The method of Core Transformation, created by Connirae Andreas, is the most powerful and effective method I am aware of for discovering an inner wholeness where all parts of one’s self can be welcomed and integrated. This method is the opposite of personal change methods that try to make one part of ourselves good and holy and other parts bad and to be gotten rid of.

An inner dominator hierarchy only takes a few seconds to form — all one has to do is identify with part of one’s self and make another part bad or wrong. Steven Pressfield, historical fiction author and creativity guru, has even personified the part of himself that he doesn’t like as an evil being he calls “Resistance” in his popular book The War of Art. Again, could there be a better way than to conceive of personal growth than as a war between parts of myself, or between me and aspects of the outside world? I think perhaps there could be.

Appreciating all parts of ourselves and integrating them fully into a whole and complete Being takes a little longer than simply overpowering part of ourselves through force. Instead of a few seconds, it might take 90 minutes or more for one specific issue using Core Transformation, or in my personal experience several years and hundreds of practice sessions, welcoming even the parts of myself that I hated, to really initiate a new paradigm within myself. But ultimately it may save time, as one can act with one’s whole Being with compassion and clarity, avoiding striving for things which won’t ultimately make one happy, ending inner conflicts and discovering a lasting sense of inner peace.

As Within, So Without

We project outwards how we are structured inwards. If we cultivate self-aggression, making our doubts and fears into enemies as many personal development methods espouse, then people who doubt or fear our chosen goals become our outward enemies. If we practice dominating parts of ourselves, we will inevitably try to dominate, bully, and abuse others who are similar to these parts of ourselves which we don’t like.

If instead we choose to welcome all parts of ourselves, looking for and discovering their deeper positive intentions, we can find powerful goodness at the heart of every aspect of our Being. When we then move through the world, we are more likely to find that we treat others with respect and kindness and seek consensus and agreement rather than domination and submission.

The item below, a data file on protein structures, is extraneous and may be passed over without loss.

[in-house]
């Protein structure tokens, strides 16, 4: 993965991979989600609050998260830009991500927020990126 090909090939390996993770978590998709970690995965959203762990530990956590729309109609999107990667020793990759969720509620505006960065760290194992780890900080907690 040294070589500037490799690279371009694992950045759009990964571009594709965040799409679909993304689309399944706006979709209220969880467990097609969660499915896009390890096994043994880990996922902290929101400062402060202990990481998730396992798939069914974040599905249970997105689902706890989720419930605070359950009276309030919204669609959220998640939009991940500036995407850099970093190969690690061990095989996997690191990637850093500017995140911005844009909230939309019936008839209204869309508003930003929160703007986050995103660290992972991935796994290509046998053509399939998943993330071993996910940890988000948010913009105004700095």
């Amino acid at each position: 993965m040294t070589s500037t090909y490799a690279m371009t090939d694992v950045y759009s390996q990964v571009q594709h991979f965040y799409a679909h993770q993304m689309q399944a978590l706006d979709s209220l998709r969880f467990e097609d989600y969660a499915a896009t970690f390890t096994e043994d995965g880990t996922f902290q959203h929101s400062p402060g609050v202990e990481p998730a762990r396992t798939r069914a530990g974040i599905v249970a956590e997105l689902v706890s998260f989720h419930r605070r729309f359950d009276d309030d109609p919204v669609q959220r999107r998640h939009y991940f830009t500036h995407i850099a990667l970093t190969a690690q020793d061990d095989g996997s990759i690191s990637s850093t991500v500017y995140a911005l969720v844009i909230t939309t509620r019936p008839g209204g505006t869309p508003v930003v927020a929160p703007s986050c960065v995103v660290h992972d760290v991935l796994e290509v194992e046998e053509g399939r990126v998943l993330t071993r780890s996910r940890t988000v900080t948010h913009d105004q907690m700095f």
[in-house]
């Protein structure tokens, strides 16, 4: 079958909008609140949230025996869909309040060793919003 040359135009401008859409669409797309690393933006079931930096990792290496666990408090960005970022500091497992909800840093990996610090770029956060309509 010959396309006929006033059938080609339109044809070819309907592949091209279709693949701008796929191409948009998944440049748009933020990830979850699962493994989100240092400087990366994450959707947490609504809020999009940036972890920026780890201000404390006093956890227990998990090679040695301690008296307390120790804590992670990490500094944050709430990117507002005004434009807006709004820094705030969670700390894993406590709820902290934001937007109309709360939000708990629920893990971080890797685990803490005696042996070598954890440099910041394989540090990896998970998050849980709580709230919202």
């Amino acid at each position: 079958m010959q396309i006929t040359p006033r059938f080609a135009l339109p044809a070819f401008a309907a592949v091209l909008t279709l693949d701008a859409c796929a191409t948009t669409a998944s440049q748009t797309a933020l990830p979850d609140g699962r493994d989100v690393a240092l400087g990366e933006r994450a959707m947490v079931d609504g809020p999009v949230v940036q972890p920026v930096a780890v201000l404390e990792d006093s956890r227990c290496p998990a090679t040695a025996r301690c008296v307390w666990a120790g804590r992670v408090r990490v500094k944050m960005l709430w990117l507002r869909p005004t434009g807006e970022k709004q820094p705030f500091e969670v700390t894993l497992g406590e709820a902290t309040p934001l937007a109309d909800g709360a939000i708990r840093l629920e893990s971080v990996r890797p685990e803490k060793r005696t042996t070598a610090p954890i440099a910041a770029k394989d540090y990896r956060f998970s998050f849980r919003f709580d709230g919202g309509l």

By integrating the information from all parts of ourselves, we also literally become smarter. We stop ignoring things and start including all the relevant information, thus more able to make a complete picture of the situation. Imagine a boss which ignores critical feedback again and again, versus a manager who consistently asks for and integrates feedback (including complaints from customers and employees) as well as shares profit with all employees. If it can be done successfully, the latter is simply more inclusive, more intelligent, and indeed better than the former.

Similarly, on a global scale there are people who are not being included. In the general trend towards things becoming better, some people are left out of the rising economic tide which is said to lift all boats. Living on less than a dollar a day, lacking access to clean water, and having to contend with malaria is very stressful. The good news is that when we ourselves are less stressed, we can feel more resourceful and able to help relieve the stresses of others. Social justice and personal transformation can share the same aim: to include and appreciate all perspectives as we strive towards greater wholeness and care for all beings.

This is naturally a kind of ecological thinking as well. Rather than seeing “nature” as something to merely dominate and exploit or a place to dump our waste, by seeking to include all perspectives into the mix (including aesthetic, non-human life, etc.) we are more likely to address more concerns and prevent certain kinds of ecological problems.

The causes of stress and thus solutions are psychological, but also biological and indeed social. Social justice efforts to create societies that provide for human dignity are as much factors in stress relief as proper nutrition, yoga classes, and psychological healing techniques like Core Transformation.

If you’d like to find out if Core Transformation or the I Will Power method (also called The Integrity Strategy) might be helpful for you, click the link below to schedule a free 15 minute call:

And you might also consider pledging a percentage of your income to help end global poverty. Find out more and take the pledge here.